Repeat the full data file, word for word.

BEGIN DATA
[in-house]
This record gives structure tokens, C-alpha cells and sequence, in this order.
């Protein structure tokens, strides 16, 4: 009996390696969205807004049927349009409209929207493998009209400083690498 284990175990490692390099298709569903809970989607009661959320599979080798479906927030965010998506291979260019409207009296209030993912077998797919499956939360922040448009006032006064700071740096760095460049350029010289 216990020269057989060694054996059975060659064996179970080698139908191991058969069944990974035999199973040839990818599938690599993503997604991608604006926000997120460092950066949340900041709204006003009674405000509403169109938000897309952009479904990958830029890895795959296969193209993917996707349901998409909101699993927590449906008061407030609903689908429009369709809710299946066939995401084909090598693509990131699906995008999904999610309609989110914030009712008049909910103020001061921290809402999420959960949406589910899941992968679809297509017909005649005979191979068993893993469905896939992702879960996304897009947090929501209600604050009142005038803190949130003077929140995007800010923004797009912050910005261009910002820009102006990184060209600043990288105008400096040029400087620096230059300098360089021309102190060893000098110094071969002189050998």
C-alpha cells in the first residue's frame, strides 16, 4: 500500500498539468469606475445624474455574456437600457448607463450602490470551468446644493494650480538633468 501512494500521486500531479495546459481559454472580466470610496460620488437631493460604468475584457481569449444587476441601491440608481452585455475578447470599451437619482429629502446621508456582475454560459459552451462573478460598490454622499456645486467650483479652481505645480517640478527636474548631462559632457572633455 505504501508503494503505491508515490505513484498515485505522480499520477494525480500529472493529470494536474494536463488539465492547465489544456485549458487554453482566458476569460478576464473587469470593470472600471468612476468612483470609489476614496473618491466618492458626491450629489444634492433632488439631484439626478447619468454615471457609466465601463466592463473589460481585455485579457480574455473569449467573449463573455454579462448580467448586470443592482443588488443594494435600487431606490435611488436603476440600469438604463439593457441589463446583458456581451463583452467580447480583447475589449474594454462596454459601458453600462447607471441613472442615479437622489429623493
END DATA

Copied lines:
[in-house]
This record gives structure tokens, C-alpha cells and sequence, in this order.
């Protein structure tokens, strides 16, 4: 009996390696969205807004049927349009409209929207493998009209400083690498 284990175990490692390099298709569903809970989607009661959320599979080798479906927030965010998506291979260019409207009296209030993912077998797919499956939360922040448009006032006064700071740096760095460049350029010289 216990020269057989060694054996059975060659064996179970080698139908191991058969069944990974035999199973040839990818599938690599993503997604991608604006926000997120460092950066949340900041709204006003009674405000509403169109938000897309952009479904990958830029890895795959296969193209993917996707349901998409909101699993927590449906008061407030609903689908429009369709809710299946066939995401084909090598693509990131699906995008999904999610309609989110914030009712008049909910103020001061921290809402999420959960949406589910899941992968679809297509017909005649005979191979068993893993469905896939992702879960996304897009947090929501209600604050009142005038803190949130003077929140995007800010923004797009912050910005261009910002820009102006990184060209600043990288105008400096040029400087620096230059300098360089021309102190060893000098110094071969002189050998």
C-alpha cells in the first residue's frame, strides 16, 4: 500500500498539468469606475445624474455574456437600457448607463450602490470551468446644493494650480538633468 501512494500521486500531479495546459481559454472580466470610496460620488437631493460604468475584457481569449444587476441601491440608481452585455475578447470599451437619482429629502446621508456582475454560459459552451462573478460598490454622499456645486467650483479652481505645480517640478527636474548631462559632457572633455 505504501508503494503505491508515490505513484498515485505522480499520477494525480500529472493529470494536474494536463488539465492547465489544456485549458487554453482566458476569460478576464473587469470593470472600471468612476468612483470609489476614496473618491466618492458626491450629489444634492433632488439631484439626478447619468454615471457609466465601463466592463473589460481585455485579457480574455473569449467573449463573455454579462448580467448586470443592482443588488443594494435600487431606490435611488436603476440600469438604463439593457441589463446583458456581451463583452467580447480583447475589449474594454462596454459601458453600462447607471441613472442615479437622489429623493